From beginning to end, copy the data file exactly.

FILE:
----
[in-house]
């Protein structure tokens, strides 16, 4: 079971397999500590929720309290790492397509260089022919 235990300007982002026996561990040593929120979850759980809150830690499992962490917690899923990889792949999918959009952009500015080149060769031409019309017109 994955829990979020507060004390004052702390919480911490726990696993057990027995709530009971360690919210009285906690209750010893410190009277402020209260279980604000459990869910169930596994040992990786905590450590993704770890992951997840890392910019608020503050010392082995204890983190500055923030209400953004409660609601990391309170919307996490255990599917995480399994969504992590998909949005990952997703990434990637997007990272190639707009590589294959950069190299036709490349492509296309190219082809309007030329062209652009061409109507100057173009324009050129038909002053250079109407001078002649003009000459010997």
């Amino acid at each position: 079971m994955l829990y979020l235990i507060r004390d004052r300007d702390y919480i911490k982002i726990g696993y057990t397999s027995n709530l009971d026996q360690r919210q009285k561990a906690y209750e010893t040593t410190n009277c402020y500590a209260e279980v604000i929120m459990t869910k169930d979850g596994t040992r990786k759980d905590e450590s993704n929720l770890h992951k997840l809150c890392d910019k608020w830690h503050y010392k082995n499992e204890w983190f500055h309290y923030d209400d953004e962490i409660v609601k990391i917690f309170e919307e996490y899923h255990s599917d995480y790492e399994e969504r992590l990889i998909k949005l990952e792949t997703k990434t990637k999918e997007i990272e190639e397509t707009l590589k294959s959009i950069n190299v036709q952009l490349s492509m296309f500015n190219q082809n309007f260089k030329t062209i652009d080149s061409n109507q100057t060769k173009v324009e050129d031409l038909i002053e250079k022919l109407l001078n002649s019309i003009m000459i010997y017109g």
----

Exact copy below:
[in-house]
């Protein structure tokens, strides 16, 4: 079971397999500590929720309290790492397509260089022919 235990300007982002026996561990040593929120979850759980809150830690499992962490917690899923990889792949999918959009952009500015080149060769031409019309017109 994955829990979020507060004390004052702390919480911490726990696993057990027995709530009971360690919210009285906690209750010893410190009277402020209260279980604000459990869910169930596994040992990786905590450590993704770890992951997840890392910019608020503050010392082995204890983190500055923030209400953004409660609601990391309170919307996490255990599917995480399994969504992590998909949005990952997703990434990637997007990272190639707009590589294959950069190299036709490349492509296309190219082809309007030329062209652009061409109507100057173009324009050129038909002053250079109407001078002649003009000459010997």
């Amino acid at each position: 079971m994955l829990y979020l235990i507060r004390d004052r300007d702390y919480i911490k982002i726990g696993y057990t397999s027995n709530l009971d026996q360690r919210q009285k561990a906690y209750e010893t040593t410190n009277c402020y500590a209260e279980v604000i929120m459990t869910k169930d979850g596994t040992r990786k759980d905590e450590s993704n929720l770890h992951k997840l809150c890392d910019k608020w830690h503050y010392k082995n499992e204890w983190f500055h309290y923030d209400d953004e962490i409660v609601k990391i917690f309170e919307e996490y899923h255990s599917d995480y790492e399994e969504r992590l990889i998909k949005l990952e792949t997703k990434t990637k999918e997007i990272e190639e397509t707009l590589k294959s959009i950069n190299v036709q952009l490349s492509m296309f500015n190219q082809n309007f260089k030329t062209i652009d080149s061409n109507q100057t060769k173009v324009e050129d031409l038909i002053e250079k022919l109407l001078n002649s019309i003009m000459i010997y017109g």